This annual week away is a great time to catch up on things I wanted to read, but never got the chance to do. I brought with me Pope Benedict's homilies for the Triduum (I got through the Chrism Mass and Holy Thursday) and Father Cantalamessa's book, "Loving the Church". Here's a passage that knocked me out:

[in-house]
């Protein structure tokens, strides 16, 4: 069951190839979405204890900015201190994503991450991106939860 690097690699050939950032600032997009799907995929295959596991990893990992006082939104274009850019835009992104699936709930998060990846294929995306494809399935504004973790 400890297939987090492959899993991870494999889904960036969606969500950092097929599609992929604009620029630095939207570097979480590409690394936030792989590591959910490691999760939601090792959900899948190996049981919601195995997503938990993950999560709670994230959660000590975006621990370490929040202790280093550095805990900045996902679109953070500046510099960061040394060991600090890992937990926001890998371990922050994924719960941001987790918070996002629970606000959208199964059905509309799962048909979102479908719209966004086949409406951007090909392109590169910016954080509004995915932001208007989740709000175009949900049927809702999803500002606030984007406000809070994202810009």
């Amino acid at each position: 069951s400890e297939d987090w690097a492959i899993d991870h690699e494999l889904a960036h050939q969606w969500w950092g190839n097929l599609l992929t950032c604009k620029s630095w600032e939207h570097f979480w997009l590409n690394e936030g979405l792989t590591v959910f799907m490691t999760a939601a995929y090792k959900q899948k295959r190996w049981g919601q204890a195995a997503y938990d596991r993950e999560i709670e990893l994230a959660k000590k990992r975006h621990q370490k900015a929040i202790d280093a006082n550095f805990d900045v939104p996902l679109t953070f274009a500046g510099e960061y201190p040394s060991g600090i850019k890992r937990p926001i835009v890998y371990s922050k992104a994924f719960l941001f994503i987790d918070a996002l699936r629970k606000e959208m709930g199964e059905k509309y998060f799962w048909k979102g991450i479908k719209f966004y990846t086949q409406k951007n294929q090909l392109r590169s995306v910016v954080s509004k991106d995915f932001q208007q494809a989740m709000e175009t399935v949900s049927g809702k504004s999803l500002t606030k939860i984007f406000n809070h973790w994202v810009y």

"One can derive an important consequence from the words of St. Catherine [of Siena]: Christ has loved the Church, despite the iniquities that she was to commit, so who are we to find in the Church's weaknesses and misery a reason not to love her but to judge her instead? We who also are filled with sin?Do we actually think that Jesus doesn't know the sins of the Church as well as we do? Did he not know for whom he was dying? Did he not know that one of his disciples had betrayed him and that another was denying him and that the rest were fleeing? He, however, loved this real Church, not an imaginary and ideal one. He died to make her 'Holy and without blemish' (Eph 5:27), not because she was holy and without blemish. He loves the Church 'in hope,' not just for what she is but also for what she is called to be and will be: the heavenly Jerusalem 'prepared as a bride adorned for her husband' (Rv 21:2).Christ loved the Church and gave himself for her so that she would be 'without stain.' And the Church would be without stain if we were not a part of it! The Church would have one less wrinkle if I committed one less sin. Martin Luther criticized Erasmus of Rotterdam for remaining in the Catholic Church despite its corruption, but Erasmus answered him: 'I put up with this Church, in the hope that one day it will become better, just as it is constrained to put up with me in the hope that one day I will become better.'"